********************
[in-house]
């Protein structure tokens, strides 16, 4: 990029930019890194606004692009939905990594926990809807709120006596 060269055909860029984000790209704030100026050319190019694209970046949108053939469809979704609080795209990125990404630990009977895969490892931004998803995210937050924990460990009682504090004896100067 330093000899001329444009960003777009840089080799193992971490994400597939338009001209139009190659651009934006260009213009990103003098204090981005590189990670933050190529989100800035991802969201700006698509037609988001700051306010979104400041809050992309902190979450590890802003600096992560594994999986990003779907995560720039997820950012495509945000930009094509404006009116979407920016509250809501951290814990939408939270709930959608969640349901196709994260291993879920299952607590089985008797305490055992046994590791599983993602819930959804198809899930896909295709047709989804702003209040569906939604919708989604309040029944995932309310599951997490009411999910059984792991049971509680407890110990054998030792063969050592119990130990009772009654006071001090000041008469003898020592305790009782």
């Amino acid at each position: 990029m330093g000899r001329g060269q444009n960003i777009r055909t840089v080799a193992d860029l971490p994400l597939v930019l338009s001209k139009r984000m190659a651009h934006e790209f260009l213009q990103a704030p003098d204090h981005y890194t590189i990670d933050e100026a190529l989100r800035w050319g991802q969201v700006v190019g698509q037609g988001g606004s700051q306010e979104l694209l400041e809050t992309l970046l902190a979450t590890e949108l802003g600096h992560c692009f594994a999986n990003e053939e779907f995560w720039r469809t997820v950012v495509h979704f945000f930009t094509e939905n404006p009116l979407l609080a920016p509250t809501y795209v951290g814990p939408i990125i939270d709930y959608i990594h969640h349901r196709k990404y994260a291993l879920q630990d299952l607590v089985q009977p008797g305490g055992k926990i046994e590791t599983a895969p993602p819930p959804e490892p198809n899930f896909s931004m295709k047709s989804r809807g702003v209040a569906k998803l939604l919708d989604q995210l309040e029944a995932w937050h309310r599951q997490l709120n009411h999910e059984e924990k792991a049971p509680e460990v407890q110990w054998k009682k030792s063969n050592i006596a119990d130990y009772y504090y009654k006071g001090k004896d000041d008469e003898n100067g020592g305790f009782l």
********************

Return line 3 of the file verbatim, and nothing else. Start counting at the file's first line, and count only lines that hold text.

């Amino acid at each position: 990029m330093g000899r001329g060269q444009n960003i777009r055909t840089v080799a193992d860029l971490p994400l597939v930019l338009s001209k139009r984000m190659a651009h934006e790209f260009l213009q990103a704030p003098d204090h981005y890194t590189i990670d933050e100026a190529l989100r800035w050319g991802q969201v700006v190019g698509q037609g988001g606004s700051q306010e979104l694209l400041e809050t992309l970046l902190a979450t590890e949108l802003g600096h992560c692009f594994a999986n990003e053939e779907f995560w720039r469809t997820v950012v495509h979704f945000f930009t094509e939905n404006p009116l979407l609080a920016p509250t809501y795209v951290g814990p939408i990125i939270d709930y959608i990594h969640h349901r196709k990404y994260a291993l879920q630990d299952l607590v089985q009977p008797g305490g055992k926990i046994e590791t599983a895969p993602p819930p959804e490892p198809n899930f896909s931004m295709k047709s989804r809807g702003v209040a569906k998803l939604l919708d989604q995210l309040e029944a995932w937050h309310r599951q997490l709120n009411h999910e059984e924990k792991a049971p509680e460990v407890q110990w054998k009682k030792s063969n050592i006596a119990d130990y009772y504090y009654k006071g001090k004896d000041d008469e003898n100067g020592g305790f009782l």